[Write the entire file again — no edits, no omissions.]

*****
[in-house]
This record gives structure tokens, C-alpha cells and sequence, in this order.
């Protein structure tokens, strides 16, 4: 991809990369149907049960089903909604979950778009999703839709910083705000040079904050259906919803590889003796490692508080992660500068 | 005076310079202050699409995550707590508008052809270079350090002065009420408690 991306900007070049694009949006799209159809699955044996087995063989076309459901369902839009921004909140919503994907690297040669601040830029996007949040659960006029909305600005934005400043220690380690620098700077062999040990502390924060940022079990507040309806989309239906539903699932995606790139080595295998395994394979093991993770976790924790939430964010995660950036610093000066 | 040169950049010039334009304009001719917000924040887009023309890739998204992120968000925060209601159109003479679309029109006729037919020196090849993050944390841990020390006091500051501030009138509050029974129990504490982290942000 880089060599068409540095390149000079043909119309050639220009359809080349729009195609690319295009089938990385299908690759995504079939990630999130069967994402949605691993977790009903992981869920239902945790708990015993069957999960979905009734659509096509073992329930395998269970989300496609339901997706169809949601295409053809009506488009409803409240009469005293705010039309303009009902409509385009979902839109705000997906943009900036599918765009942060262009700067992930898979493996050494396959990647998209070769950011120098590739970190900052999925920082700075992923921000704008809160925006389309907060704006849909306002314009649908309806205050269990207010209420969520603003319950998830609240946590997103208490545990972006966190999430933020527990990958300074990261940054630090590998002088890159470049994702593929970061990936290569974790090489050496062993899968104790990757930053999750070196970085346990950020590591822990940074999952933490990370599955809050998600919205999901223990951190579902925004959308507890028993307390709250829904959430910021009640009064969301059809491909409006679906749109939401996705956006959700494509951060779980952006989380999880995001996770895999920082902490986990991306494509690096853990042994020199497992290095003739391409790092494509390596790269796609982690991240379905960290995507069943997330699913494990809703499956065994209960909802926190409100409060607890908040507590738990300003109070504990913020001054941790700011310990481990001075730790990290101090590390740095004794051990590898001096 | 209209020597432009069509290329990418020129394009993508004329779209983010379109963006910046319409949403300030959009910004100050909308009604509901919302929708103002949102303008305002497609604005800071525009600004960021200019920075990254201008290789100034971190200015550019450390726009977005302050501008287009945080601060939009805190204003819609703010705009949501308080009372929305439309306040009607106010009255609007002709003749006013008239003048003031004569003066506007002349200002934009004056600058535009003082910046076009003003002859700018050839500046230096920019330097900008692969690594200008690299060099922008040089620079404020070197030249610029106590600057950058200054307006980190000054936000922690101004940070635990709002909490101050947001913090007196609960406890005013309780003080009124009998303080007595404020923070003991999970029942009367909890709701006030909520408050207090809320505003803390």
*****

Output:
[in-house]
This record gives structure tokens, C-alpha cells and sequence, in this order.
């Protein structure tokens, strides 16, 4: 991809990369149907049960089903909604979950778009999703839709910083705000040079904050259906919803590889003796490692508080992660500068 | 005076310079202050699409995550707590508008052809270079350090002065009420408690 991306900007070049694009949006799209159809699955044996087995063989076309459901369902839009921004909140919503994907690297040669601040830029996007949040659960006029909305600005934005400043220690380690620098700077062999040990502390924060940022079990507040309806989309239906539903699932995606790139080595295998395994394979093991993770976790924790939430964010995660950036610093000066 | 040169950049010039334009304009001719917000924040887009023309890739998204992120968000925060209601159109003479679309029109006729037919020196090849993050944390841990020390006091500051501030009138509050029974129990504490982290942000 880089060599068409540095390149000079043909119309050639220009359809080349729009195609690319295009089938990385299908690759995504079939990630999130069967994402949605691993977790009903992981869920239902945790708990015993069957999960979905009734659509096509073992329930395998269970989300496609339901997706169809949601295409053809009506488009409803409240009469005293705010039309303009009902409509385009979902839109705000997906943009900036599918765009942060262009700067992930898979493996050494396959990647998209070769950011120098590739970190900052999925920082700075992923921000704008809160925006389309907060704006849909306002314009649908309806205050269990207010209420969520603003319950998830609240946590997103208490545990972006966190999430933020527990990958300074990261940054630090590998002088890159470049994702593929970061990936290569974790090489050496062993899968104790990757930053999750070196970085346990950020590591822990940074999952933490990370599955809050998600919205999901223990951190579902925004959308507890028993307390709250829904959430910021009640009064969301059809491909409006679906749109939401996705956006959700494509951060779980952006989380999880995001996770895999920082902490986990991306494509690096853990042994020199497992290095003739391409790092494509390596790269796609982690991240379905960290995507069943997330699913494990809703499956065994209960909802926190409100409060607890908040507590738990300003109070504990913020001054941790700011310990481990001075730790990290101090590390740095004794051990590898001096 | 209209020597432009069509290329990418020129394009993508004329779209983010379109963006910046319409949403300030959009910004100050909308009604509901919302929708103002949102303008305002497609604005800071525009600004960021200019920075990254201008290789100034971190200015550019450390726009977005302050501008287009945080601060939009805190204003819609703010705009949501308080009372929305439309306040009607106010009255609007002709003749006013008239003048003031004569003066506007002349200002934009004056600058535009003082910046076009003003002859700018050839500046230096920019330097900008692969690594200008690299060099922008040089620079404020070197030249610029106590600057950058200054307006980190000054936000922690101004940070635990709002909490101050947001913090007196609960406890005013309780003080009124009998303080007595404020923070003991999970029942009367909890709701006030909520408050207090809320505003803390």